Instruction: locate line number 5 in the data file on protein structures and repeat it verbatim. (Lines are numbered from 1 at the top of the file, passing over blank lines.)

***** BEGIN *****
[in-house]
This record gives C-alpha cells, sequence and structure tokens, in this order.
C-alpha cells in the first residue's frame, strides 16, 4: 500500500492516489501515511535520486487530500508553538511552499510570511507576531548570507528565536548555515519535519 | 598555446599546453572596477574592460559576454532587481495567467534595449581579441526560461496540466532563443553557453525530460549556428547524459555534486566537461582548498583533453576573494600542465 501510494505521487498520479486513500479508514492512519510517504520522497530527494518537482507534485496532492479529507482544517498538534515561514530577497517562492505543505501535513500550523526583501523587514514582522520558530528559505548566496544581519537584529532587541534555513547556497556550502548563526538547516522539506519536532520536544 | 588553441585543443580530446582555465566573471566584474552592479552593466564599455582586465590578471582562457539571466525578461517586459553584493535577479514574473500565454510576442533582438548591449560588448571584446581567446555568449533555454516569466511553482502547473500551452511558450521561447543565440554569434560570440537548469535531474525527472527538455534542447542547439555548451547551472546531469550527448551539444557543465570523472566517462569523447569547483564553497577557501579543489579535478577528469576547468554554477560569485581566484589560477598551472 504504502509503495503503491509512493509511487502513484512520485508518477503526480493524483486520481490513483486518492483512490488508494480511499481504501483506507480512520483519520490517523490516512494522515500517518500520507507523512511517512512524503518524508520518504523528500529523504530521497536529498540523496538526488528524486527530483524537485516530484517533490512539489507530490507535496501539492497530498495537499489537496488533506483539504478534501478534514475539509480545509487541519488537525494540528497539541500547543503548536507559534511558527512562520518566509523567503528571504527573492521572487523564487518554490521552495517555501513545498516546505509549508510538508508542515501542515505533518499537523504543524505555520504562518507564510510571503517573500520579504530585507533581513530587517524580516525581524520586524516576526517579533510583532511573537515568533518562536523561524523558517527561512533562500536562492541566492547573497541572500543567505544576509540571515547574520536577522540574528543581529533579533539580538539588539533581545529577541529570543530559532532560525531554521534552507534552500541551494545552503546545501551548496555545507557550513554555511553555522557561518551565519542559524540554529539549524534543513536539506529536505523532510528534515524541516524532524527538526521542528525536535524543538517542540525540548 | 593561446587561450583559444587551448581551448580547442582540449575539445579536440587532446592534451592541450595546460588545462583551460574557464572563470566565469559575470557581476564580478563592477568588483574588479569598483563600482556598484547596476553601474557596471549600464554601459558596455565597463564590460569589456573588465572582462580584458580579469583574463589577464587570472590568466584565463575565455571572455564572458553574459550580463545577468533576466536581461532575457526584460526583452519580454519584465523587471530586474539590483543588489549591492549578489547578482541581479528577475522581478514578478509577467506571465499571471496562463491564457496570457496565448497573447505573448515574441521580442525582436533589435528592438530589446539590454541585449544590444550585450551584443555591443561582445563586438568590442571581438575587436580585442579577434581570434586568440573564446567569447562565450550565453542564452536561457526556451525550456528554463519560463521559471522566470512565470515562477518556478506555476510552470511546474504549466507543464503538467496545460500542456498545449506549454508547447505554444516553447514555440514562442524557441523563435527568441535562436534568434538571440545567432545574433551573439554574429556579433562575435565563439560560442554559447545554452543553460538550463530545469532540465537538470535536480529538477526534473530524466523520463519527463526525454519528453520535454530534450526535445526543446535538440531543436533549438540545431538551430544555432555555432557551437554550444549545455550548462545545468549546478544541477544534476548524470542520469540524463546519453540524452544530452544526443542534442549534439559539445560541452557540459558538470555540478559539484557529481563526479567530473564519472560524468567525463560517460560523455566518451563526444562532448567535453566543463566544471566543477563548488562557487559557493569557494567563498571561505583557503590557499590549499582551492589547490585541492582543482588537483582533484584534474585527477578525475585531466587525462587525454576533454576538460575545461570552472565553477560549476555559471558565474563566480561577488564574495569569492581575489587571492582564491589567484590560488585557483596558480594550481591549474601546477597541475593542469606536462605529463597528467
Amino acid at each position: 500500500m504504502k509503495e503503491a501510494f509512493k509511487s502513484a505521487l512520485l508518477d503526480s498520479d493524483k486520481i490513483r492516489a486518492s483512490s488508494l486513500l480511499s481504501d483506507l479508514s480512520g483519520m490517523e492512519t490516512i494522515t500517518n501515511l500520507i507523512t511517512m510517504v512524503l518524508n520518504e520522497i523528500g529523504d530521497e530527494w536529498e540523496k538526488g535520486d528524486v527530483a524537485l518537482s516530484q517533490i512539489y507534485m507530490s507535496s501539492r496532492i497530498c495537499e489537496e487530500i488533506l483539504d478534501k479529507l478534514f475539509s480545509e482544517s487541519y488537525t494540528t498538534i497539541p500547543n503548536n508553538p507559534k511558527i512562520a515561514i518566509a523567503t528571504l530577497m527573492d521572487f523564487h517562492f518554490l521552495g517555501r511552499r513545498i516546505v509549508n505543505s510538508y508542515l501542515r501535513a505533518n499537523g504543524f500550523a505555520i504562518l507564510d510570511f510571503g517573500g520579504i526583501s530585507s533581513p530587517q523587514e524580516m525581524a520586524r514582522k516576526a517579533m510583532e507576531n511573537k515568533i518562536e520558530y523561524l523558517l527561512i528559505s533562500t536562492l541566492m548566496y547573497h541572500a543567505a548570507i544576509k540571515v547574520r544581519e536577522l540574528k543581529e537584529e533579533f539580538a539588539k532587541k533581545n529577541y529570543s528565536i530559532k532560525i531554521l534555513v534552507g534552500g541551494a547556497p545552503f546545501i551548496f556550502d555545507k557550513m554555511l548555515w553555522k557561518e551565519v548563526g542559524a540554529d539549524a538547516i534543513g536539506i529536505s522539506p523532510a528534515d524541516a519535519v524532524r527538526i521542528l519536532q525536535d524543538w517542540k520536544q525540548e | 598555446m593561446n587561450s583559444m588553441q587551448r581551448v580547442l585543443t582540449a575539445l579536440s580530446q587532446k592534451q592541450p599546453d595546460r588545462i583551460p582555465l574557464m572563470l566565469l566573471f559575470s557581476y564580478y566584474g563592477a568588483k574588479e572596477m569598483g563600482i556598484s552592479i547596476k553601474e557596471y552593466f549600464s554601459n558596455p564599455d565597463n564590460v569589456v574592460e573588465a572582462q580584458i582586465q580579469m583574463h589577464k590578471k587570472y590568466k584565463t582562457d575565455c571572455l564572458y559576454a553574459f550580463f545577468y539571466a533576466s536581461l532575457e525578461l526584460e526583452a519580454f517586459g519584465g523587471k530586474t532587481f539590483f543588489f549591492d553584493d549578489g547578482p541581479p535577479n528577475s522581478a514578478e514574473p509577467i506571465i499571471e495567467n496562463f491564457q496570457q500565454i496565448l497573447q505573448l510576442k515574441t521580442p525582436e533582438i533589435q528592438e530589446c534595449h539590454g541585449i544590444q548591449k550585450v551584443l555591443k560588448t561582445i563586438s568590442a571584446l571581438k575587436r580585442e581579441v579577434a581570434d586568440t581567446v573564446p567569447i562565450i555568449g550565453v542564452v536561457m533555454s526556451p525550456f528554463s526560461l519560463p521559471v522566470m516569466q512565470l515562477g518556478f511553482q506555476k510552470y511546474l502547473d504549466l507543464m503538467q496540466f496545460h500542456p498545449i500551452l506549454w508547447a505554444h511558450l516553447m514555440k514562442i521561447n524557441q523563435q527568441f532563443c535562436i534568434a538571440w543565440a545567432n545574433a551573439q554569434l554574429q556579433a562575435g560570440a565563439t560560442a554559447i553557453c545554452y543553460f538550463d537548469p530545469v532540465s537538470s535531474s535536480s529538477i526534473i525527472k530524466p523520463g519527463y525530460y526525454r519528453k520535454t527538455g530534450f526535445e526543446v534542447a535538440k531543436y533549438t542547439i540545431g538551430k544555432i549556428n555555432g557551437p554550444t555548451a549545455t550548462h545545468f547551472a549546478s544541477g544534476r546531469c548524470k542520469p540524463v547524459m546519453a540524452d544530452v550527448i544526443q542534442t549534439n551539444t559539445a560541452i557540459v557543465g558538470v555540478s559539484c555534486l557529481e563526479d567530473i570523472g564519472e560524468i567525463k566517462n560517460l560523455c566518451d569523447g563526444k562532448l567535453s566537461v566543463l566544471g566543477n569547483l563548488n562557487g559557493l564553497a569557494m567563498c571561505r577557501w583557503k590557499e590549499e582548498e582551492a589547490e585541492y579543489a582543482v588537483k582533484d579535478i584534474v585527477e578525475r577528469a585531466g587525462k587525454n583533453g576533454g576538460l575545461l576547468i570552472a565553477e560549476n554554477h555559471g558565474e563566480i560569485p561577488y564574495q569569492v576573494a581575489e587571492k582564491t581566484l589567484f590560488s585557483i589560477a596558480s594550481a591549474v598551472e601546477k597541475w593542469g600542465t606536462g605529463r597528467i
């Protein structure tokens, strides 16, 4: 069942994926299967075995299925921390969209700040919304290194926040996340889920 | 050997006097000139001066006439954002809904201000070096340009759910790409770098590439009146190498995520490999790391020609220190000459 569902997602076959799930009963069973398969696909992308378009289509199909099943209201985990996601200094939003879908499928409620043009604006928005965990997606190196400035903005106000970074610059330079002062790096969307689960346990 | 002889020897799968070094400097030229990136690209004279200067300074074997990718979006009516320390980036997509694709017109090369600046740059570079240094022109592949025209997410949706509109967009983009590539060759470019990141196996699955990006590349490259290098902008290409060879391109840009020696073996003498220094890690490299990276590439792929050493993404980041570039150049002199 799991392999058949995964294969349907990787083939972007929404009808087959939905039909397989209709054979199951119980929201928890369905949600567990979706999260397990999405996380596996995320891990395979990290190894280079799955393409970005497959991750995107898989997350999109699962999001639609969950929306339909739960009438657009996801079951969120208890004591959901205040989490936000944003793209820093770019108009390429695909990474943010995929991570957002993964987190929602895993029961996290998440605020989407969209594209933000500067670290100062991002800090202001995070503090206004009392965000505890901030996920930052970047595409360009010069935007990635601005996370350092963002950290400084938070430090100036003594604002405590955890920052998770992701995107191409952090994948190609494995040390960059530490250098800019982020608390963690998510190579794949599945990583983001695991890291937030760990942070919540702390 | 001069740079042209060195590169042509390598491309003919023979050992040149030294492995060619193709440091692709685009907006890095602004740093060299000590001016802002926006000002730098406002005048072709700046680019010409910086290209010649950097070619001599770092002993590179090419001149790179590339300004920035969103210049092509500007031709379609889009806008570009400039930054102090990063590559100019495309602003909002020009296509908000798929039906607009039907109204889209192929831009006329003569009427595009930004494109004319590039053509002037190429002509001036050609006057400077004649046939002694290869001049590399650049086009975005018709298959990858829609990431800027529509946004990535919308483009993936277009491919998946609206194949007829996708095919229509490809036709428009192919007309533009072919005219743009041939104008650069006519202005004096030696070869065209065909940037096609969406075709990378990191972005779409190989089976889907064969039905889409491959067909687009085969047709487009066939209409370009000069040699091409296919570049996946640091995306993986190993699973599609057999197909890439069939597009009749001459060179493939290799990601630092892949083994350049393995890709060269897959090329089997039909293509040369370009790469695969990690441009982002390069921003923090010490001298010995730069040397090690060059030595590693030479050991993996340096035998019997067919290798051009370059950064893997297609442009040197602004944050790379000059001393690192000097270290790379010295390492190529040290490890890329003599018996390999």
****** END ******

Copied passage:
């Protein structure tokens, strides 16, 4: 069942994926299967075995299925921390969209700040919304290194926040996340889920 | 050997006097000139001066006439954002809904201000070096340009759910790409770098590439009146190498995520490999790391020609220190000459 569902997602076959799930009963069973398969696909992308378009289509199909099943209201985990996601200094939003879908499928409620043009604006928005965990997606190196400035903005106000970074610059330079002062790096969307689960346990 | 002889020897799968070094400097030229990136690209004279200067300074074997990718979006009516320390980036997509694709017109090369600046740059570079240094022109592949025209997410949706509109967009983009590539060759470019990141196996699955990006590349490259290098902008290409060879391109840009020696073996003498220094890690490299990276590439792929050493993404980041570039150049002199 799991392999058949995964294969349907990787083939972007929404009808087959939905039909397989209709054979199951119980929201928890369905949600567990979706999260397990999405996380596996995320891990395979990290190894280079799955393409970005497959991750995107898989997350999109699962999001639609969950929306339909739960009438657009996801079951969120208890004591959901205040989490936000944003793209820093770019108009390429695909990474943010995929991570957002993964987190929602895993029961996290998440605020989407969209594209933000500067670290100062991002800090202001995070503090206004009392965000505890901030996920930052970047595409360009010069935007990635601005996370350092963002950290400084938070430090100036003594604002405590955890920052998770992701995107191409952090994948190609494995040390960059530490250098800019982020608390963690998510190579794949599945990583983001695991890291937030760990942070919540702390 | 001069740079042209060195590169042509390598491309003919023979050992040149030294492995060619193709440091692709685009907006890095602004740093060299000590001016802002926006000002730098406002005048072709700046680019010409910086290209010649950097070619001599770092002993590179090419001149790179590339300004920035969103210049092509500007031709379609889009806008570009400039930054102090990063590559100019495309602003909002020009296509908000798929039906607009039907109204889209192929831009006329003569009427595009930004494109004319590039053509002037190429002509001036050609006057400077004649046939002694290869001049590399650049086009975005018709298959990858829609990431800027529509946004990535919308483009993936277009491919998946609206194949007829996708095919229509490809036709428009192919007309533009072919005219743009041939104008650069006519202005004096030696070869065209065909940037096609969406075709990378990191972005779409190989089976889907064969039905889409491959067909687009085969047709487009066939209409370009000069040699091409296919570049996946640091995306993986190993699973599609057999197909890439069939597009009749001459060179493939290799990601630092892949083994350049393995890709060269897959090329089997039909293509040369370009790469695969990690441009982002390069921003923090010490001298010995730069040397090690060059030595590693030479050991993996340096035998019997067919290798051009370059950064893997297609442009040197602004944050790379000059001393690192000097270290790379010295390492190529040290490890890329003599018996390999």